Also, a lessor will report the following in its financial statements:
– Lease revenue systematically recognized over the term of the lease, corresponding with the reduction of the deferred inflow,
– Interest revenue on the receivable,
– Note disclosures about the lease, including a general description of the leasing arrangement and the total amount of inflows of resources recognized from leases (Wolfe, 2017, para. 9).
Capital Assets Account Assignment Paper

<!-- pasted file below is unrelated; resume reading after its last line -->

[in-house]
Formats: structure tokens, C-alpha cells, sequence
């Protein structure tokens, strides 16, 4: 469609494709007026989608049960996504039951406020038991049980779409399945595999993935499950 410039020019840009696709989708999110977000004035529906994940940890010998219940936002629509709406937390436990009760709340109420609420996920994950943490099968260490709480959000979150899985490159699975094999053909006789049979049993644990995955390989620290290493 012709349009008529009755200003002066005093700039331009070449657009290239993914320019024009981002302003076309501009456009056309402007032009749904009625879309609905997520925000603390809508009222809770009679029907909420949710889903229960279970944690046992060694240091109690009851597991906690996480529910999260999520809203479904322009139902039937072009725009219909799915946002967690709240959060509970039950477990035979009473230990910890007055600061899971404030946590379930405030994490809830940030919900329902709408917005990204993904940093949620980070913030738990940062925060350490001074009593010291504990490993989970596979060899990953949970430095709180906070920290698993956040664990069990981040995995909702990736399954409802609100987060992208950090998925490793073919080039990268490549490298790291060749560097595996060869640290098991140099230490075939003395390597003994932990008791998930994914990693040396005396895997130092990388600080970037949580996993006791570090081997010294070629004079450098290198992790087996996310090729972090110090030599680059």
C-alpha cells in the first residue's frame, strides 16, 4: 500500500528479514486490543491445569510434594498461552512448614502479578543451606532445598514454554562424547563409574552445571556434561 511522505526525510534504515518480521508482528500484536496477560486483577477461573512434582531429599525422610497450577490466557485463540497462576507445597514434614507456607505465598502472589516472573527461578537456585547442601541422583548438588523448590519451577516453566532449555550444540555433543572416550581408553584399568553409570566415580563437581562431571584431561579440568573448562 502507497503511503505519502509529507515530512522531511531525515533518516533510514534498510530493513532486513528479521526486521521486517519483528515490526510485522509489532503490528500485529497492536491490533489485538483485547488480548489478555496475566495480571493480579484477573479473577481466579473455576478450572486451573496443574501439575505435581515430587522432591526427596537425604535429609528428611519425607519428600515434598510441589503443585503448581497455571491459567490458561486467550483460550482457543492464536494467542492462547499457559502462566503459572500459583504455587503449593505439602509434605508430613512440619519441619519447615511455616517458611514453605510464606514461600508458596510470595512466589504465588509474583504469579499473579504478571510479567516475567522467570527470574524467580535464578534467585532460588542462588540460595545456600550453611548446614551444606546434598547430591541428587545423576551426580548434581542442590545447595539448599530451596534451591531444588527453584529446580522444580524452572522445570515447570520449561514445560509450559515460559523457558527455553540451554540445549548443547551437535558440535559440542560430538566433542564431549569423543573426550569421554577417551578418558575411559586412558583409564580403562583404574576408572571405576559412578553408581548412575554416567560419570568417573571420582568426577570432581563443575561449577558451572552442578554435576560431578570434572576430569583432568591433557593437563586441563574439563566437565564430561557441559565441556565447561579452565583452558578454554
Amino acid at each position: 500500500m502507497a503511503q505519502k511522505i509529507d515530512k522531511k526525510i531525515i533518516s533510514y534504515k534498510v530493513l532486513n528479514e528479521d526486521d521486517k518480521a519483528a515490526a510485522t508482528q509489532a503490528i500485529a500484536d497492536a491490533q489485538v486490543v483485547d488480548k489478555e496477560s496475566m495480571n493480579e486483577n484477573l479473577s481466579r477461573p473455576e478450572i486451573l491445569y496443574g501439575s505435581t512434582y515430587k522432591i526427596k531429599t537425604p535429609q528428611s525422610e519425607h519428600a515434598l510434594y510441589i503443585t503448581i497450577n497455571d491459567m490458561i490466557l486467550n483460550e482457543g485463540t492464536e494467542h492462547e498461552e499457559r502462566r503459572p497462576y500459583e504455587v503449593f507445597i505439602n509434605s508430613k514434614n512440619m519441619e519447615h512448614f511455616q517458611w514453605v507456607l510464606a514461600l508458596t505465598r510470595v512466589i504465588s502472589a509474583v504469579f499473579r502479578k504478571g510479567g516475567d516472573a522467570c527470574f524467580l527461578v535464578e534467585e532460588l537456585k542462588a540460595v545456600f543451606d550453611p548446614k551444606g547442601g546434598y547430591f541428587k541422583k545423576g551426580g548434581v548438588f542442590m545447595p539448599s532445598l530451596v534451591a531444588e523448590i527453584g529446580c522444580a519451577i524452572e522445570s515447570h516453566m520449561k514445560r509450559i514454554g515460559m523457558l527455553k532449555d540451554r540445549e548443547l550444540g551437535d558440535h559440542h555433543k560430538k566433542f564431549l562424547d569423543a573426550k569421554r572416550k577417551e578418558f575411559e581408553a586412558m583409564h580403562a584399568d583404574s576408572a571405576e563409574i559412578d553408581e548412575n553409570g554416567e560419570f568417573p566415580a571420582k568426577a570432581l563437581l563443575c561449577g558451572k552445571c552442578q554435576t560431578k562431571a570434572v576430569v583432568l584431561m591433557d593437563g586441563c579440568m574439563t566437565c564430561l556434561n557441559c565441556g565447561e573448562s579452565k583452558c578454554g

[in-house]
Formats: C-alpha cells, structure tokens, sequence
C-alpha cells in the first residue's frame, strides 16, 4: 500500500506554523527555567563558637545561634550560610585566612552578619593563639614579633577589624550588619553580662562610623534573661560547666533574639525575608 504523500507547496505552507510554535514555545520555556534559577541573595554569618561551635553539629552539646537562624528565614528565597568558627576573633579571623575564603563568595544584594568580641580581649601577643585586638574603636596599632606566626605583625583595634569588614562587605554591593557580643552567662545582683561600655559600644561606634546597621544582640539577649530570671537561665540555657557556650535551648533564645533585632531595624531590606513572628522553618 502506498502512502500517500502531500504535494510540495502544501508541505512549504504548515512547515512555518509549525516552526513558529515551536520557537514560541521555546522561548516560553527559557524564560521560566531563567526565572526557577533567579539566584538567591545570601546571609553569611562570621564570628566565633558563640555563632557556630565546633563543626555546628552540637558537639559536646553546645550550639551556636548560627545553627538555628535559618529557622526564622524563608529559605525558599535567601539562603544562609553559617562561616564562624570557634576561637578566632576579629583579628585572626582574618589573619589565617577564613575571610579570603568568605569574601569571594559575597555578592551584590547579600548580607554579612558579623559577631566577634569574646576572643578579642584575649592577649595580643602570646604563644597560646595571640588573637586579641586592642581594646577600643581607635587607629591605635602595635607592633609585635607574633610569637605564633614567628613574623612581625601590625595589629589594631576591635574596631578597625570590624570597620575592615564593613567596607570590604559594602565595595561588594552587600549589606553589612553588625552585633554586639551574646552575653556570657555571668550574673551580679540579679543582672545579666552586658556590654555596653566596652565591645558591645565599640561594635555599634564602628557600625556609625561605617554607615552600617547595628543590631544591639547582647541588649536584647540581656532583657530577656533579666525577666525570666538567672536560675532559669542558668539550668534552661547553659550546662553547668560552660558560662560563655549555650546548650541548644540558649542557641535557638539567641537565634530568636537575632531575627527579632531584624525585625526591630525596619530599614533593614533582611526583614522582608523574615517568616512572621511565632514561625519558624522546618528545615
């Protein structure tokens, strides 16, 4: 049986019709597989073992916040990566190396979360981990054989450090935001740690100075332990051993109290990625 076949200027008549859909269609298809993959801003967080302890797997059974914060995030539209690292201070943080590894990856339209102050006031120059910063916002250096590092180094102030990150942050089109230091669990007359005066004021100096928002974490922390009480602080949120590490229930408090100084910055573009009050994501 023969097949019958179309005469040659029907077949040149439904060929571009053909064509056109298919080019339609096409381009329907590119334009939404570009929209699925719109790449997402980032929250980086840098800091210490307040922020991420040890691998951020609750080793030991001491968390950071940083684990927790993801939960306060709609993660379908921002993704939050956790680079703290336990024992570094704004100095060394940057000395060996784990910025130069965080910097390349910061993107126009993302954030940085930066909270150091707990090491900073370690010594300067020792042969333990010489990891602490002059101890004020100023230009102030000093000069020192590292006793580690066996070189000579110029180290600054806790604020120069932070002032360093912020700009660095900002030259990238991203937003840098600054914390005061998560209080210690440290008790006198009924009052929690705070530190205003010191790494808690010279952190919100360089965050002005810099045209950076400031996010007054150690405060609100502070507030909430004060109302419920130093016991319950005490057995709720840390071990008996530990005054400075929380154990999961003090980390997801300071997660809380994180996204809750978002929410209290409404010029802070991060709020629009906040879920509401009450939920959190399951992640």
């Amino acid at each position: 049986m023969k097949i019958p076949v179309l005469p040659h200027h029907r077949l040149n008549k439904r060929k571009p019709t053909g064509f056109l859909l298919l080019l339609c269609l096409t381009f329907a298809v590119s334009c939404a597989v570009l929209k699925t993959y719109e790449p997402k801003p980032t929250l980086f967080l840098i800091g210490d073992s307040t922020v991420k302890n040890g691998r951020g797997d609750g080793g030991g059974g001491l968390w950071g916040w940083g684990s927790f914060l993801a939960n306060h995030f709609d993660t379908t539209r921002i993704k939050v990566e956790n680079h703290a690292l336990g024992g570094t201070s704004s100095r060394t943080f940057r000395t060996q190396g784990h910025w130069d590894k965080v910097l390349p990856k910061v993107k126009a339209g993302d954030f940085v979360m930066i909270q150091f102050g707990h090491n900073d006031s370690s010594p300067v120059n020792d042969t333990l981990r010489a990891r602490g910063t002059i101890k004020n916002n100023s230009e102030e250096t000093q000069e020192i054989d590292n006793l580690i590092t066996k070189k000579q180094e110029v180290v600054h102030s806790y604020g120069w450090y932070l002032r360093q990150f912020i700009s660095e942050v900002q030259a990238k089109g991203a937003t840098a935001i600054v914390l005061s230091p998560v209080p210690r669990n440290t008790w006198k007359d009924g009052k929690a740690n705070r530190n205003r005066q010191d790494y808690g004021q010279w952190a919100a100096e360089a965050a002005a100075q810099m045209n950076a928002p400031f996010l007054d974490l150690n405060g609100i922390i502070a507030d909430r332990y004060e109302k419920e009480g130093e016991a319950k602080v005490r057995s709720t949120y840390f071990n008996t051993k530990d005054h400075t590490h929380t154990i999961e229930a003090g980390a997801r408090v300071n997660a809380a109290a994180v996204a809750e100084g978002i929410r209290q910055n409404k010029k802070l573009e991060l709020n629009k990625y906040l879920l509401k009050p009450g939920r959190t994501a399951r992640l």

QUALITY OF RESPONSE NO RESPONSE POOR / UNSATISFACTORY SATISFACTORY GOOD EXCELLENT Content (worth a maximum of 50% of the total points) Zero points: Student failed to submit the final paper. 20 points out of 50: The essay illustrates poor understanding of the relevant material by failing to address or incorrectly addressing the relevant content; failing to identify or inaccurately explaining/defining key concepts/ideas; ignoring or incorrectly explaining key points/claims and the reasoning behind them; and/or incorrectly or inappropriately using terminology; and elements of the response are lacking. 30 points out of 50: The essay illustrates a rudimentary understanding of the relevant material by mentioning but not full explaining the relevant content; identifying some of the key concepts/ideas though failing to fully or accurately explain many of them; using terminology, though sometimes inaccurately or inappropriately; and/or incorporating some key claims/points but failing to explain the reasoning behind them or doing so inaccurately. Elements of the required response may also be lacking. 40 points out of 50: The essay illustrates solid understanding of the relevant material by correctly addressing most of the relevant content; identifying and explaining most of the key concepts/ideas; using correct terminology; explaining the reasoning behind most of the key points/claims; and/or where necessary or useful, substantiating some points with accurate examples. The answer is complete. 50 points: The essay illustrates exemplary understanding of the relevant material by thoroughly and correctly addressing the relevant content; identifying and explaining all of the key concepts/ideas; using correct terminology explaining the reasoning behind key points/claims and substantiating, as necessary/useful, points with several accurate and illuminating examples. No aspects of the required answer are missing. Use of Sources (worth a maximum of 20% of the total points). Zero points: Student failed to include citations and/or references. Or the student failed to submit a final paper. 5 out 20 points: Sources are seldom cited to support statements and/or format of citations are not recognizable as APA 6th Edition format. There are major errors in the formation of the references and citations. And/or there is a major reliance on highly questionable. The Student fails to provide an adequate synthesis of research collected for the paper. 10 out 20 points: References to scholarly sources are occasionally given; many statements seem unsubstantiated. Frequent errors in APA 6th Edition format, leaving the reader confused about the source of the information. There are significant errors of the formation in the references and citations. And/or there is a significant use of highly questionable sources. 15 out 20 points: Credible Scholarly sources are used effectively support claims and are, for the most part, clear and fairly represented. APA 6th Edition is used with only a few minor errors. There are minor errors in reference and/or citations. And/or there is some use of questionable sources. 20 points: Credible scholarly sources are used to give compelling evidence to support claims and are clearly and fairly represented. APA 6th Edition format is used accurately and consistently. The student uses above the maximum required references in the development of the assignment. Grammar (worth maximum of 20% of total points) Zero points: Student failed to submit the final paper. 5 points out of 20: The paper does not communicate ideas/points clearly due to inappropriate use of terminology and vague language; thoughts and sentences are disjointed or incomprehensible; organization lacking; and/or numerous grammatical, spelling/punctuation errors 10 points out 20: The paper is often unclear and difficult to follow due to some inappropriate terminology and/or vague language; ideas may be fragmented, wandering and/or repetitive; poor organization; and/or some grammatical, spelling, punctuation errors 15 points out of 20: The paper is mostly clear as a result of appropriate use of terminology and minimal vagueness; no tangents and no repetition; fairly good organization; almost perfect grammar, spelling, punctuation, and word usage. 20 points: The paper is clear, concise, and a pleasure to read as a result of appropriate and precise use of terminology; total coherence of thoughts and presentation and logical organization; and the essay is error free. Structure of the Paper (worth 10% of total points) Zero points: Student failed to submit the final paper. 3 points out of 10: Student needs to develop better formatting skills. The paper omits significant structural elements required for and APA 6th edition paper. Formatting of the paper has major flaws. The paper does not conform to APA 6th edition requirements whatsoever. 5 points out of 10: Appearance of final paper demonstrates the student’s limited ability to format the paper. There are significant errors in formatting and/or the total omission of major components of an APA 6th edition paper. They can include the omission of the cover page, abstract, and page numbers. Additionally the page has major formatting issues with spacing or paragraph formation. Font size might not conform to size requirements. The student also significantly writes too large or too short of and paper 7 points out of 10: Research paper presents an above-average use of formatting skills. The paper has slight errors within the paper. This can include small errors or omissions with the cover page, abstract, page number, and headers. There could be also slight formatting issues with the document spacing or the font Additionally the paper might slightly exceed or undershoot the specific number of required written pages for the assignment. 10 points: Student provides a high-caliber, formatted paper. This includes an APA 6th edition cover page, abstract, page number, headers and is double spaced in 12’ Times Roman Font. Additionally, the paper conforms to the specific number of required written pages and neither goes over or under the specified length of the paper.